# What is the difference between alternating current and direct current?

Asked by ninja_man (1133) August 29th, 2012

What distinguishes the two? Are there different uses for them?

Observing members: 0 Composing members: 0

Direct current is a constant flow of electrons in one direction. Alternating current means that the current moves back and forth and transfers the electricity that way. DC is typically used with battery power and AC is used for long distance electricity transportation.

Afos22 (3980)

In addition to @Afos22‘s post, AC is typically found in wall sockets. DC is the domain of the battery. A device built for one will require an adapter to use the other, which is why your cell phone charger has the clunky box on it.
Video here.

Nullo (21911)

Thomas Edison championed Direct Current.
Nikola Tesla championed Alternating Current.
Alternating Current won, because it’s much more effective and because Tesla was far more of a boss than Edison.
Support the Tesla museum! http://www.indiegogo.com/teslamuseum

IIRC a power inverter will make DC into AC, and a rectifier will make AC into DC. Also IIRC, AC gets better distance over copper wire.

Tesla pioneered DC, Edison (a contemporary and friend competitor) championed AC. Eddie rather infamously used DC electricity to fry an elephant, to “prove” that it was somehow more dangerous than his AC.

Nullo (21911)

Nullo. You have it backwards. Tesla championed AC, and Edison Dc.

Afos22 (3980)

All our digital electronics run on DC.

dabbler (15832)

If it uses a circuit board, it’s DC.

filmfann (44461)

@Afos22 I stand corrected. Edison was still a jerk, though.

Nullo (21911)

I’m an electrician, but I’ll try to keep this simple. Let’s just pretend that your typical 9 volt battery generated AC instead of DC. This battery has your typical two terminals in which one is the positive and one is the negative, so with the chemical reactions within the battery cells that generate DC the polarity of the positive and negative terminals stay the same.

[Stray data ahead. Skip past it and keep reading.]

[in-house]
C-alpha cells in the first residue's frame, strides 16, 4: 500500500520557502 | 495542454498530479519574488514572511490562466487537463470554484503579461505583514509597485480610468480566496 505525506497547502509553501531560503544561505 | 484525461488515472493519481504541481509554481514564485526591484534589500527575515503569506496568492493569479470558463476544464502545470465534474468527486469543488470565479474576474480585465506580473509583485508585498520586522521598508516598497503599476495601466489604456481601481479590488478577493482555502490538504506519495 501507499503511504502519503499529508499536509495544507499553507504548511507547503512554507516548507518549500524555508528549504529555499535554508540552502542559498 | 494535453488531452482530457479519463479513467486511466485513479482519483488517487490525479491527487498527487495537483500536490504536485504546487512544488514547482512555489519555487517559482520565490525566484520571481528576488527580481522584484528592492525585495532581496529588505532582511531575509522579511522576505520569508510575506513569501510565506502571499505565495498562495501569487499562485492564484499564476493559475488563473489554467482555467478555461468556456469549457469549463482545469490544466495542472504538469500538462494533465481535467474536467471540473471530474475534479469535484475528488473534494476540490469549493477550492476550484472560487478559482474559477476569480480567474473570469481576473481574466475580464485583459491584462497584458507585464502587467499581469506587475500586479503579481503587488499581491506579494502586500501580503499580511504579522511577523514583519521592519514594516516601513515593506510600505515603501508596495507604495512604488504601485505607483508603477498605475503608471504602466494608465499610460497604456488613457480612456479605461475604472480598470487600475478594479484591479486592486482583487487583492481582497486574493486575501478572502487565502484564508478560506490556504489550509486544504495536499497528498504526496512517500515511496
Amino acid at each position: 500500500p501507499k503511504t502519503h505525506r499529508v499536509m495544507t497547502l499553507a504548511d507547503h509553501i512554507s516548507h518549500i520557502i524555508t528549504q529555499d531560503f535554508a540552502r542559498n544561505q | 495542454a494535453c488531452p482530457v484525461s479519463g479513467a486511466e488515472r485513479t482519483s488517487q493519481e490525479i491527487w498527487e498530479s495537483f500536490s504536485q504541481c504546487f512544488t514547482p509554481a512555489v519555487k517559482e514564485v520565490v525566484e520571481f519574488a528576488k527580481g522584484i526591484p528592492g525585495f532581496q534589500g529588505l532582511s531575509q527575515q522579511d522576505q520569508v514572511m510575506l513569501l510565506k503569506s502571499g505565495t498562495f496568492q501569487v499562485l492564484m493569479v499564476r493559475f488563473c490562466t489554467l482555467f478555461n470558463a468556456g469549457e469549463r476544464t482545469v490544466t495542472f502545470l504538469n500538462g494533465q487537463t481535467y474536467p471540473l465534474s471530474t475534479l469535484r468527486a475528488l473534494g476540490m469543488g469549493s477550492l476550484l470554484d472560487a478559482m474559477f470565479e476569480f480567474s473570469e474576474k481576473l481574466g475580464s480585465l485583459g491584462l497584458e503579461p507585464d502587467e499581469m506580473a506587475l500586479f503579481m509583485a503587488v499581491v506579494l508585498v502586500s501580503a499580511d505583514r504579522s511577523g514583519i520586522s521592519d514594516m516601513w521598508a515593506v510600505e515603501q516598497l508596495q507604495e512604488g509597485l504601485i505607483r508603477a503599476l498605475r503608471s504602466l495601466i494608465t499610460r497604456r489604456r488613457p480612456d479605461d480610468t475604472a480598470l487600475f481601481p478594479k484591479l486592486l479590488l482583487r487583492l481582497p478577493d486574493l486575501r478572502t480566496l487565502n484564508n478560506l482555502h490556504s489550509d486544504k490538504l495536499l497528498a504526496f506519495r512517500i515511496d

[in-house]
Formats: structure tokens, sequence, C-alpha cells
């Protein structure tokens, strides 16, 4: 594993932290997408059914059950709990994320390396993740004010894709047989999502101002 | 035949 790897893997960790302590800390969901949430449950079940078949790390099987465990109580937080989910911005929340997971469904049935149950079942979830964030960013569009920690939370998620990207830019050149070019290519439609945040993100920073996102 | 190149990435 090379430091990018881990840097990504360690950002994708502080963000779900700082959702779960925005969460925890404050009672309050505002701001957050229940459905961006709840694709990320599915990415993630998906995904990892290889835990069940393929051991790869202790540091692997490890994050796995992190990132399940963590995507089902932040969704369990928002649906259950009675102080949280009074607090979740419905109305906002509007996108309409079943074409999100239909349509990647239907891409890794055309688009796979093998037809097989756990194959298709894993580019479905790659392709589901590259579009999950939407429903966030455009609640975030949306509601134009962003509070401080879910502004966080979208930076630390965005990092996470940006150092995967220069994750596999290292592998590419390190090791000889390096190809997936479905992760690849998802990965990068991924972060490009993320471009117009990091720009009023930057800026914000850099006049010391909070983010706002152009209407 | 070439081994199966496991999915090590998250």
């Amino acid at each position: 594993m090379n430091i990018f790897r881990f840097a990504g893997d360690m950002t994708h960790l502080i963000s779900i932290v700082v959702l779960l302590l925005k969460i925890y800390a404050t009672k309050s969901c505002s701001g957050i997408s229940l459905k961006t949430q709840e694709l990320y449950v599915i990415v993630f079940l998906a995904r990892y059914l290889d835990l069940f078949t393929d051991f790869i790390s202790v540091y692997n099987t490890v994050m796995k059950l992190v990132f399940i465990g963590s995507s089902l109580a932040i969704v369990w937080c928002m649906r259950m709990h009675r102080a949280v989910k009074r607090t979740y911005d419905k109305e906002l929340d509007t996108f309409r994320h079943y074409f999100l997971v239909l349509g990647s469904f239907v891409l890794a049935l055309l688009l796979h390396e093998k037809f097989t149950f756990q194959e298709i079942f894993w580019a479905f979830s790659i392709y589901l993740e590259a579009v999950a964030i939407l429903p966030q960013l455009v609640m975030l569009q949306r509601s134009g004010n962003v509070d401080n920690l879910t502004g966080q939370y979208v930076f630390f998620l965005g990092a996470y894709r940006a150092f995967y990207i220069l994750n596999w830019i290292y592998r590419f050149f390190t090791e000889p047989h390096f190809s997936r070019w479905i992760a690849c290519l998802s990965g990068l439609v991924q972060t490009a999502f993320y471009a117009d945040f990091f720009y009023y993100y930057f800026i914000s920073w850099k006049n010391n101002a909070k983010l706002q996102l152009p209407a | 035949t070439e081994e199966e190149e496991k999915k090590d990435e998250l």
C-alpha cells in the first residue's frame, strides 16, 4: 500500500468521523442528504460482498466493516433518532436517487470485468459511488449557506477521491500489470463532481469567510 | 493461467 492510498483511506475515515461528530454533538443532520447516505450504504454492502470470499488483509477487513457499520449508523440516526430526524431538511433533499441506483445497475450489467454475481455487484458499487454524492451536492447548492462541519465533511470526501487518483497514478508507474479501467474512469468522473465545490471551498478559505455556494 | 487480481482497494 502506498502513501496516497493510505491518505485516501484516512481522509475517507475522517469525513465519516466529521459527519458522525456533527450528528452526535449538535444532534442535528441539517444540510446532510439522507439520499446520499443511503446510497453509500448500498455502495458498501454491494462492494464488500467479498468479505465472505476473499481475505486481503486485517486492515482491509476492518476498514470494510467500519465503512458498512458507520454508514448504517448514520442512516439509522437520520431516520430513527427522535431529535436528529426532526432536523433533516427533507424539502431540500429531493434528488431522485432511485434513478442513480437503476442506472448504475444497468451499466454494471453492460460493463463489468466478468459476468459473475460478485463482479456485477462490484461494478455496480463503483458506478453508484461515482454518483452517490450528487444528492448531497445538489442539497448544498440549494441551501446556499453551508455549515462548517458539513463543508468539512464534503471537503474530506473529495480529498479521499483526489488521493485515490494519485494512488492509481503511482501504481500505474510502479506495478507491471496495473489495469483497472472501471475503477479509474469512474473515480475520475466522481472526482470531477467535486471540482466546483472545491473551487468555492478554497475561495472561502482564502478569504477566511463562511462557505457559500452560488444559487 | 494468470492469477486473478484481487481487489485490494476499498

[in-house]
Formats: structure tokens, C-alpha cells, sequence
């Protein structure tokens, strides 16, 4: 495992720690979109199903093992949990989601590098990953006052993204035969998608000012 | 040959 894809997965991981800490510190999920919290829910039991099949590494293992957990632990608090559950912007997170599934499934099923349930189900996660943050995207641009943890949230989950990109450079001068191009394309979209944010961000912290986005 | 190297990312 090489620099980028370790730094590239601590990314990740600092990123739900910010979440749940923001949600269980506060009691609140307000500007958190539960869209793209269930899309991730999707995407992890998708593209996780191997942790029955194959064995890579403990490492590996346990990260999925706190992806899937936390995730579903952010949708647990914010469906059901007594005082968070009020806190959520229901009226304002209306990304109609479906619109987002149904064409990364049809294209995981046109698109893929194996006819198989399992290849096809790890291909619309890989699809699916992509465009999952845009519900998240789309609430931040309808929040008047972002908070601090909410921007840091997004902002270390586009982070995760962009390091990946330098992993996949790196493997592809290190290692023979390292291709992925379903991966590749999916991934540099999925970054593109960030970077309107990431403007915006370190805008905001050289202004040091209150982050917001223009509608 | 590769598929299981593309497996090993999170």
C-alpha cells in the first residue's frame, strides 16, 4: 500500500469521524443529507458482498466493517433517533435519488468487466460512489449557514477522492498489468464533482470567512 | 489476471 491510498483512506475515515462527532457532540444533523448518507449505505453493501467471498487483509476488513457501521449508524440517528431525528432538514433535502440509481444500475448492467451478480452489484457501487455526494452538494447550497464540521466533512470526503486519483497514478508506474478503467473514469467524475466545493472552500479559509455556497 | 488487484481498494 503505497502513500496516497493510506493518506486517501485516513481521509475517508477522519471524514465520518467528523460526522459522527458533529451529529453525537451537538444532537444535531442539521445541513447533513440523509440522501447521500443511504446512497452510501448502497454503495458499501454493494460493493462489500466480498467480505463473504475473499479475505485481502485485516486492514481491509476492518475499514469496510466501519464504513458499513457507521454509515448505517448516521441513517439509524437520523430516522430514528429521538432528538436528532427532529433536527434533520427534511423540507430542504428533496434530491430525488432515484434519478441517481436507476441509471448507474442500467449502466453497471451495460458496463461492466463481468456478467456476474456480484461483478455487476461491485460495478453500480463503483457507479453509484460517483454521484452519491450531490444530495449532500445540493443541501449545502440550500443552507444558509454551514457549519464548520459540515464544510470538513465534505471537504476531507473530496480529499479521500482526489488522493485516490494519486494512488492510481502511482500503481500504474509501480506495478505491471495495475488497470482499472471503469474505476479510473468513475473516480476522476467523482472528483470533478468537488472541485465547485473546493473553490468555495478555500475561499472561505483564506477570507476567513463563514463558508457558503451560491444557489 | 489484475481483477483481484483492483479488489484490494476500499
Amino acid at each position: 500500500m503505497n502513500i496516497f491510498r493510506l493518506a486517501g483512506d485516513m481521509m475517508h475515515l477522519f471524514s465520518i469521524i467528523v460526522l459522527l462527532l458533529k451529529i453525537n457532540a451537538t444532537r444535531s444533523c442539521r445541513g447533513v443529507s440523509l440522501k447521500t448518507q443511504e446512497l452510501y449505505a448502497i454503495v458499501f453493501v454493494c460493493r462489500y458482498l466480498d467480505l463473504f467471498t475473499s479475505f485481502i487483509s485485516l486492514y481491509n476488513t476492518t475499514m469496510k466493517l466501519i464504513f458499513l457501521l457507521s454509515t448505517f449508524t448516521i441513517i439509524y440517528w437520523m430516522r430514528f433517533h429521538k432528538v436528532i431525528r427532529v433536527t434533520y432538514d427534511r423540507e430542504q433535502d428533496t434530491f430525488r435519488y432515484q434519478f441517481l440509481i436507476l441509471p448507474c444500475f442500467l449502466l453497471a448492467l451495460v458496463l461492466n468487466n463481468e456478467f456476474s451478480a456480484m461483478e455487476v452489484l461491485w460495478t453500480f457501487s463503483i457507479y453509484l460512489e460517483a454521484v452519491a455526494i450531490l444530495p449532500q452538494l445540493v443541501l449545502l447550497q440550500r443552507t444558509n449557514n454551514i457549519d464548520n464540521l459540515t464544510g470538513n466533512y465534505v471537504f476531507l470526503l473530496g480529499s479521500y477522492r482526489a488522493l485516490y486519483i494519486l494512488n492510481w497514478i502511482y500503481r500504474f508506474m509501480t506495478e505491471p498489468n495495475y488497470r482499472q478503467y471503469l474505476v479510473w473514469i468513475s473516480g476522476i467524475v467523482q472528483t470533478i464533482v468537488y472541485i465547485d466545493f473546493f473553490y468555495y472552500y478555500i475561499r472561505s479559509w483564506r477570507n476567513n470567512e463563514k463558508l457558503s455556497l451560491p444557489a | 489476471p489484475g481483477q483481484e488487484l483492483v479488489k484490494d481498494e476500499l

Now, getting back to the hypothetical battery which will generate AC, the polarity of each of those positive and negative terminals would constantly reverse. Depending upon the frequency of the AC waves (which could be sine, square, sawtooth, etc) the polarity of each of those terminals will always change at a certain time. The typical American house circuit has a 120/240 volt single phase system which operates at 60 hz. 60 hertz would mean that the polarity of those two battery terminals would switch at a rate of 60 times per second.

As far as uses for each go is pretty variable. AC is better suited for power transmission because it can be transformed easier and thus the voltage can be stepped up. The higher the voltage the easier it is for it to travel longer distances due to voltage drops by the resistance within the conductor used itself. AC transforms better than DC because the polarity of any inducted current reverses itself, and because DC doesn’t change polarities it can only be inducted once, unless you pulse it. Electric fences and ignition coils are examples of using transformers to induct and transform voltage using pulsated DC.

DC is good for many electronics uses. DC is also good for loads which depend upon strong magnetic fields to function properly such as electric magnets, coils, certain motors, etc. Well I won’t drown you here but I hope that helped. I’m not a great teacher.

If you’re interested, Radio Shack sells a book that covers the basics – definitions, concepts, components, etc. Runs about \$20, though. Wikipedia’s got the information as well, just not as handily formatted.

Nullo (21911)

@Paradox25 No worries, that was great!

ninja_man (1133)

AC is actually not as good as DC for very-long-distance transmission, but it is can be transformed easily as @Paradox25 mentions, which is why we use it for power systems up to regional size. With its natural cycles it’s easy to convert voltages high-to-low or vice-versa.
Due to the interactions of its electrical field and magnetic field AC power travels on the surface of the cable and high-voltage transmission lines have to have a big cross-section, making them heavy, or they are hollow/woven tubes. The interaction of the electric and magnetic fields also encounters more impedance than DC would resulting in power losses.

In cases where electrical power is sent a long way without the need for voltage change DC is used. E.g. Pacific DC Intertie that brings hydro power from Washington state down to California. That uses huge semi-conductor switches to convert AC to DC on sending end and back to AC on the receiving end.

dabbler (15832)

Think of it as the difference between being shaken and being pushed.

One other note; in general, getting shocked with AC will make you twitch while DC will make your muscle clench up. You can often let go of an AC item that is shocking you, but DC… not so much. As for how I know, Navy electricians like to live dangerously ;)

jerv (31027)

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